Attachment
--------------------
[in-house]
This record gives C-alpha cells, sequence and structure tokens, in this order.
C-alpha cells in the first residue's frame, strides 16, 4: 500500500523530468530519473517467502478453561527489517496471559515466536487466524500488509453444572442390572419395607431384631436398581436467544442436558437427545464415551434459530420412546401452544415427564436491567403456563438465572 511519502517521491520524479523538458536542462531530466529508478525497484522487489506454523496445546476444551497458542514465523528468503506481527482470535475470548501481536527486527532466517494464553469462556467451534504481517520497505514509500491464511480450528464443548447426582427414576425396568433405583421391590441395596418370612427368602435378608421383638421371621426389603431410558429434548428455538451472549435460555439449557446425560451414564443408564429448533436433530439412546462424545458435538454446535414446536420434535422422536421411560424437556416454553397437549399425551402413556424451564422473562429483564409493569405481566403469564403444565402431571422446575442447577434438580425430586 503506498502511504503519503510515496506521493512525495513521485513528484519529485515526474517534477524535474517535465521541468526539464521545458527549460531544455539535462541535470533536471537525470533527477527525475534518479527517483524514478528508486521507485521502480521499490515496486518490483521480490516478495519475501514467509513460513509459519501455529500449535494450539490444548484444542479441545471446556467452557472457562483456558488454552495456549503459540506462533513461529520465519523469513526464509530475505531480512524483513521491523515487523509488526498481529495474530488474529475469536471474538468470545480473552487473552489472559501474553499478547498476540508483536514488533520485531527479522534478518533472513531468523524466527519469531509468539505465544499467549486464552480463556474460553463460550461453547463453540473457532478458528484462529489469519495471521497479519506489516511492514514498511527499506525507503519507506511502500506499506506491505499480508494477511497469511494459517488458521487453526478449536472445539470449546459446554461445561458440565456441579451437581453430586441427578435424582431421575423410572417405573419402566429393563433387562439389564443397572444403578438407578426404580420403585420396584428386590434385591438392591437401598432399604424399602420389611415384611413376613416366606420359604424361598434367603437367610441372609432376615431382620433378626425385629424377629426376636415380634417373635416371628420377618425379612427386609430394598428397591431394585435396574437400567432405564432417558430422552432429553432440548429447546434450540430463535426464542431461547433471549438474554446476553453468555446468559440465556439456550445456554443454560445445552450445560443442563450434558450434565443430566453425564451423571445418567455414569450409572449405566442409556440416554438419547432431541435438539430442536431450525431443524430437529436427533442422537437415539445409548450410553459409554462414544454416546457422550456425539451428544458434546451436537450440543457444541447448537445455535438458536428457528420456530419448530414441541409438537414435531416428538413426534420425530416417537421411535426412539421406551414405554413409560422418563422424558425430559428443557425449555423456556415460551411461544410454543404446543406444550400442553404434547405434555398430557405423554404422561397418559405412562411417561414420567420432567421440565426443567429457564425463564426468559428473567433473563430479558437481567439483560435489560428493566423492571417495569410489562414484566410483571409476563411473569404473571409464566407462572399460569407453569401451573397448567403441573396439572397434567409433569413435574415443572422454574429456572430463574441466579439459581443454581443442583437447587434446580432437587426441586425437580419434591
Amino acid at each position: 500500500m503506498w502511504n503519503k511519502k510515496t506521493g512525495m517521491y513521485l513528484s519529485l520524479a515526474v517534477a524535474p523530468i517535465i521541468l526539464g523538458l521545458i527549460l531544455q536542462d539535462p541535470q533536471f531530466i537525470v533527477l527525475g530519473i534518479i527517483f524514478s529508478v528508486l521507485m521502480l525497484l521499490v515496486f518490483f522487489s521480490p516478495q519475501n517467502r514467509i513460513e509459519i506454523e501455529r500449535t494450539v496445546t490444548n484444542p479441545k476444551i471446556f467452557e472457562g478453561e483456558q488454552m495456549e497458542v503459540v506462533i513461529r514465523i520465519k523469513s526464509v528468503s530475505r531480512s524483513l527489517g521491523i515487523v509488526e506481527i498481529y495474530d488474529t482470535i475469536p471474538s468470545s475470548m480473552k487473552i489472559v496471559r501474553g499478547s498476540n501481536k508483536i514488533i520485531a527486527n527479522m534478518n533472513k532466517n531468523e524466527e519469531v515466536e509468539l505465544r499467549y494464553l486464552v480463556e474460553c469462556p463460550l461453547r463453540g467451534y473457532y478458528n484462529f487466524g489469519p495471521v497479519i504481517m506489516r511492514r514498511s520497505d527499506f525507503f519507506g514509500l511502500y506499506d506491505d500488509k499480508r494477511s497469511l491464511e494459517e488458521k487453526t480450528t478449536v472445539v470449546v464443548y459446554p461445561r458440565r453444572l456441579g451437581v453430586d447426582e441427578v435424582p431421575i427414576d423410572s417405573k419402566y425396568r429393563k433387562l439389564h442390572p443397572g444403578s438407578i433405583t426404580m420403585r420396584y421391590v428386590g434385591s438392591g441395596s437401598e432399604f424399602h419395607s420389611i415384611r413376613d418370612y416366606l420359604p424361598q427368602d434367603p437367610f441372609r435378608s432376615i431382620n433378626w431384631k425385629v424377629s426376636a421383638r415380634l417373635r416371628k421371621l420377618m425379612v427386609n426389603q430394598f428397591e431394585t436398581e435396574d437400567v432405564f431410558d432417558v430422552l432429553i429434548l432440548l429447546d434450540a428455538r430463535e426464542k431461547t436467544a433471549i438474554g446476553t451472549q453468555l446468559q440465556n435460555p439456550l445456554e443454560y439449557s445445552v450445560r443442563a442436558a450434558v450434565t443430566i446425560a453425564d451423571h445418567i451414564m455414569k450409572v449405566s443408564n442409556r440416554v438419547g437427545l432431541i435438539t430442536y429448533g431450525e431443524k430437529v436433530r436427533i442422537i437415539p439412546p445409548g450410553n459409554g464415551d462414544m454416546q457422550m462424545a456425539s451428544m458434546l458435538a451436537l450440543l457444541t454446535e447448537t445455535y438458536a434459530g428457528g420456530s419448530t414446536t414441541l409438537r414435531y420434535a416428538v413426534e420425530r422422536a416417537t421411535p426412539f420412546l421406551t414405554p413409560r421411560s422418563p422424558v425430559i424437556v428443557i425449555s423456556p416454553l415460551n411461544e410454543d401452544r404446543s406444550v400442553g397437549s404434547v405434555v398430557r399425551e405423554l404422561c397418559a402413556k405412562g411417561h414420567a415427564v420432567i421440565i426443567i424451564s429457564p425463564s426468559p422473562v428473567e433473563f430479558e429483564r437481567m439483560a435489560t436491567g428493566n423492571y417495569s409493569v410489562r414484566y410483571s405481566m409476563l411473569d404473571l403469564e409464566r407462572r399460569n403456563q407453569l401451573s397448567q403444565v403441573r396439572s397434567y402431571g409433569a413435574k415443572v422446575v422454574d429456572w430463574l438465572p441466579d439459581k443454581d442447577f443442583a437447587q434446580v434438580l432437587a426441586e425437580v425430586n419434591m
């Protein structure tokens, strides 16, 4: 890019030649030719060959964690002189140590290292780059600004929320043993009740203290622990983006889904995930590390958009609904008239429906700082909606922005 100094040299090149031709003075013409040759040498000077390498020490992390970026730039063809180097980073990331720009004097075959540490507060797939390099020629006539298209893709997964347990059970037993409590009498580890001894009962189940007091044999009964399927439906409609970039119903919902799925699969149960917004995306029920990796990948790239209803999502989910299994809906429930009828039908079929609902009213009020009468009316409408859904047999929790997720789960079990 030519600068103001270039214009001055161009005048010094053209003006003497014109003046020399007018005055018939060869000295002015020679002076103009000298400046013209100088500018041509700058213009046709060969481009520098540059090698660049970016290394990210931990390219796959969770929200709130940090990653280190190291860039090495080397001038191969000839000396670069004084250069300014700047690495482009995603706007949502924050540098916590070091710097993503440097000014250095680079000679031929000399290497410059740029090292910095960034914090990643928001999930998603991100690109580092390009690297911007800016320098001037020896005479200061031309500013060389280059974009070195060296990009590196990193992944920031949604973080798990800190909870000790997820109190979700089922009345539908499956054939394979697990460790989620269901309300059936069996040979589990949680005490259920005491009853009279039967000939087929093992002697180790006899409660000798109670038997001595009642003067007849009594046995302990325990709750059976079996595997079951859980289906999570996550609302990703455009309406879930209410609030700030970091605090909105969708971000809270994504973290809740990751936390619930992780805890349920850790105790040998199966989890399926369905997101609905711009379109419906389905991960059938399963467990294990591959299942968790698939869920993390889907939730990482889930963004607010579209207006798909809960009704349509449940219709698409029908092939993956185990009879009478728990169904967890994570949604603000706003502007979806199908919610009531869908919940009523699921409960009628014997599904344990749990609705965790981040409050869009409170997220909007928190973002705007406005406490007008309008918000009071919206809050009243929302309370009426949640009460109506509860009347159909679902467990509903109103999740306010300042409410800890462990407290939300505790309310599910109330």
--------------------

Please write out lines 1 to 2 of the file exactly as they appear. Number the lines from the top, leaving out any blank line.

[in-house]
This record gives C-alpha cells, sequence and structure tokens, in this order.